Many of you know my fondness (Isn’t it really a strange and dangerous obsessive love? – Ed.) for charts and graphs. Turns out there’s a now an animated video — from PBS! — to hook kids on the crack cocaine of the geek set. Watch it with care.

(Via KungFuGrippe, HT: David Moldawer)

12 Responses to “You’re never too young to start being a nerd”

  1. Tom LaForce says:

    Hi Daniel,

    As a proud member of Free Agent Nation, I’ve always enjoyed reading your stuff. These days I like the travel tips best. My wife and I have tried the Bacitracin tip.

    Thought you might want to change the first “to” in the title to “too.”

    Tom LaForce
    LaForce Teamwork Services

  2. Dan Pink Dan Pink says:

    @ Tom — Good eye. Just made the change. Sometimes when I write headlines I’m in two much of a hurry. Thanks for reading.

  3. Christina says:

    That’s evil and wrong. LOL.

  4. Kristin says:

    Actually, get ready for some more geek-love. This isn’t a stand-alone video. Rather, it’s part of the new preschool science series SID THE SCIENCE KID. It’s a really clever way to look at some early science building blocks! http://pbskids.org/sid/#/playground

  5. Helen says:

    You might enjoy Matt Jones presentation on Data as Seductive Material, http://www.slideshare.net/blackbeltjones/data-as-seductive-material-spring-summit-ume-march09 . Very geeky, way over my head but strangely and seductively appealing.

  6. Jim Seybert says:

    Excellent – and drives home a point you make in New Mind.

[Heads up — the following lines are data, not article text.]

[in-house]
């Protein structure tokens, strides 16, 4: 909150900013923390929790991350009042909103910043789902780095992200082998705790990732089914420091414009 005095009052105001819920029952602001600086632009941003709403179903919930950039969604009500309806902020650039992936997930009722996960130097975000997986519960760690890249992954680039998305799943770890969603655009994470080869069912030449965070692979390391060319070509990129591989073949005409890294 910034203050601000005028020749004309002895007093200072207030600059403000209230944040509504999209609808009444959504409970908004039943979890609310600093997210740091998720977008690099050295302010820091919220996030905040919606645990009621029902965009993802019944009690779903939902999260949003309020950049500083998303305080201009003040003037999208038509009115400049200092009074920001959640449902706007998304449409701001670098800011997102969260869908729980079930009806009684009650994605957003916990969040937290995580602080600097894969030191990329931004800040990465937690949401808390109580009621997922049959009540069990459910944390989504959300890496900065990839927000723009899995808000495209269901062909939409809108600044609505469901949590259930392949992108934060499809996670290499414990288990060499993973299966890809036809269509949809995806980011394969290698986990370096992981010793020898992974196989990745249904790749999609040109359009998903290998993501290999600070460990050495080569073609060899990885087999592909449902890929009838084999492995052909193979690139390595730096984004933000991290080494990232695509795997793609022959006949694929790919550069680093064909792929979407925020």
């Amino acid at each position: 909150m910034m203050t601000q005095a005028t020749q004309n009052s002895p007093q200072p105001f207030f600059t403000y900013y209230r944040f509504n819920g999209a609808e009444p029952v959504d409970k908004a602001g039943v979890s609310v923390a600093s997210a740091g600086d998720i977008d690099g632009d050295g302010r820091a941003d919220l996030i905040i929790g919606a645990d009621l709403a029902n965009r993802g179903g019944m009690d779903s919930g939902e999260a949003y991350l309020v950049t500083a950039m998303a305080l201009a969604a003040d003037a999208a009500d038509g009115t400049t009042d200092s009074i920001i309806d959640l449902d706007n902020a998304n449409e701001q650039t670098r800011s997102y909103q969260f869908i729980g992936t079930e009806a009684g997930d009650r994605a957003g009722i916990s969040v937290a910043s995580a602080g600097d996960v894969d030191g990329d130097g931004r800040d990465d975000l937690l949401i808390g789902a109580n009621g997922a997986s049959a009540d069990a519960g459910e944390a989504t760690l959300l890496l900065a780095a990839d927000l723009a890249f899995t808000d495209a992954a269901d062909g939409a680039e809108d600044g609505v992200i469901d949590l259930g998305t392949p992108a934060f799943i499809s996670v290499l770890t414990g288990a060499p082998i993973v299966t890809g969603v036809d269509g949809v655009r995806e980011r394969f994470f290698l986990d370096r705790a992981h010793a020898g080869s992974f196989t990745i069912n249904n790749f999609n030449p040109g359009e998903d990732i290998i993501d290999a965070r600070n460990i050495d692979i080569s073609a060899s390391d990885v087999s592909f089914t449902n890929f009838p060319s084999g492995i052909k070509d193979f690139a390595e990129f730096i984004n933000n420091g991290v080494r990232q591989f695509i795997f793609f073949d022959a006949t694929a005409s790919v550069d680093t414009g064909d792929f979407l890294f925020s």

In a right brain driven culture, people are allowed to think and process in paragraph mode, rather than in word and sentence mode. Right brains see the picture from a wider point of view – charts instead of cells on a spread sheet.

    A couple of years back, I had the privilege of hearing Atoosa Rubenstein speak at a conference, just after leaving Seventeen Magazine. She tried to explain to a room of middle-aged white males what she had learned about communicating with seventeen year-old girls.

    “When we show an outfit in Seventeen that came from Macy’s,” she said, “we show a picture of the Macy’s logo, instead of the letters M-A-C-Y-S. Not because the reader is illiterate, but because that’s the language she speaks.”

    This little video about charts is the same premise. Thanks Dan.

  7. Steve-O says:

    Ahh, sweet nerdity! It’s so subversive.

    And I agree with Ray on the song. I still have the theme song from Authur bouncing around in my brain and it’s been eons since I’ve watched that show.

  8. kirsti says:

    This is great! I have to get the series – thanks for all the hints from other commenters…. I also need to get some pbskids for the kids as well ( we don’t have a TV but this stuff is great)!

  9. Steve-O says:

    @kirsti – Don’t forget The Magic School Bus! Another terrific learning ‘toon for kids of all ages. Everyone needs a teacher like Ms. Frizzle at least once in their lives

  10. Justin says:

    Great post, thanks for passing that along. I’m a teacher (in Vermont, saw you speak in August) and will be sharing that w/ some students.

  11. Colleen says:

    as a child i had trouble understanding charts, and if kids could use this kind of information it could explain it better, and be taught more efficiantly.
    ~colleen!

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